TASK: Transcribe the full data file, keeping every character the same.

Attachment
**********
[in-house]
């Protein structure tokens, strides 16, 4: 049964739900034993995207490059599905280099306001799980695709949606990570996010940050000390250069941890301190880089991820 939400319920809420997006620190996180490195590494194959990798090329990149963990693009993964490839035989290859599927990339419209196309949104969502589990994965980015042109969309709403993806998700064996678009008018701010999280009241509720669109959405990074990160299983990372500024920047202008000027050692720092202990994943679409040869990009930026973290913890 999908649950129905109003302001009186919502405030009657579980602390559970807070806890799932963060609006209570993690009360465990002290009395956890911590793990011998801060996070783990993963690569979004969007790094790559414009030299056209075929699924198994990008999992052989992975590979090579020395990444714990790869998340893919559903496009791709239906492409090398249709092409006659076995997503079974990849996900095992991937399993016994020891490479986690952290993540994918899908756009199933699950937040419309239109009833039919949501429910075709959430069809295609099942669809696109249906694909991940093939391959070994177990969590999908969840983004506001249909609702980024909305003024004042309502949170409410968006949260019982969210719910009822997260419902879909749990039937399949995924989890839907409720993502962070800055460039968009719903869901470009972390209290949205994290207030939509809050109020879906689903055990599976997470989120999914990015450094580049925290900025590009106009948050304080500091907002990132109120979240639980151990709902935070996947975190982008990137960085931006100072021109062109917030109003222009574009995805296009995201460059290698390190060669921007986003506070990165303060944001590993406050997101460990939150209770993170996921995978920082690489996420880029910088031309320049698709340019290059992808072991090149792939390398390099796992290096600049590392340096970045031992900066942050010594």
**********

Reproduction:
[in-house]
């Protein structure tokens, strides 16, 4: 049964739900034993995207490059599905280099306001799980695709949606990570996010940050000390250069941890301190880089991820 939400319920809420997006620190996180490195590494194959990798090329990149963990693009993964490839035989290859599927990339419209196309949104969502589990994965980015042109969309709403993806998700064996678009008018701010999280009241509720669109959405990074990160299983990372500024920047202008000027050692720092202990994943679409040869990009930026973290913890 999908649950129905109003302001009186919502405030009657579980602390559970807070806890799932963060609006209570993690009360465990002290009395956890911590793990011998801060996070783990993963690569979004969007790094790559414009030299056209075929699924198994990008999992052989992975590979090579020395990444714990790869998340893919559903496009791709239906492409090398249709092409006659076995997503079974990849996900095992991937399993016994020891490479986690952290993540994918899908756009199933699950937040419309239109009833039919949501429910075709959430069809295609099942669809696109249906694909991940093939391959070994177990969590999908969840983004506001249909609702980024909305003024004042309502949170409410968006949260019982969210719910009822997260419902879909749990039937399949995924989890839907409720993502962070800055460039968009719903869901470009972390209290949205994290207030939509809050109020879906689903055990599976997470989120999914990015450094580049925290900025590009106009948050304080500091907002990132109120979240639980151990709902935070996947975190982008990137960085931006100072021109062109917030109003222009574009995805296009995201460059290698390190060669921007986003506070990165303060944001590993406050997101460990939150209770993170996921995978920082690489996420880029910088031309320049698709340019290059992808072991090149792939390398390099796992290096600049590392340096970045031992900066942050010594």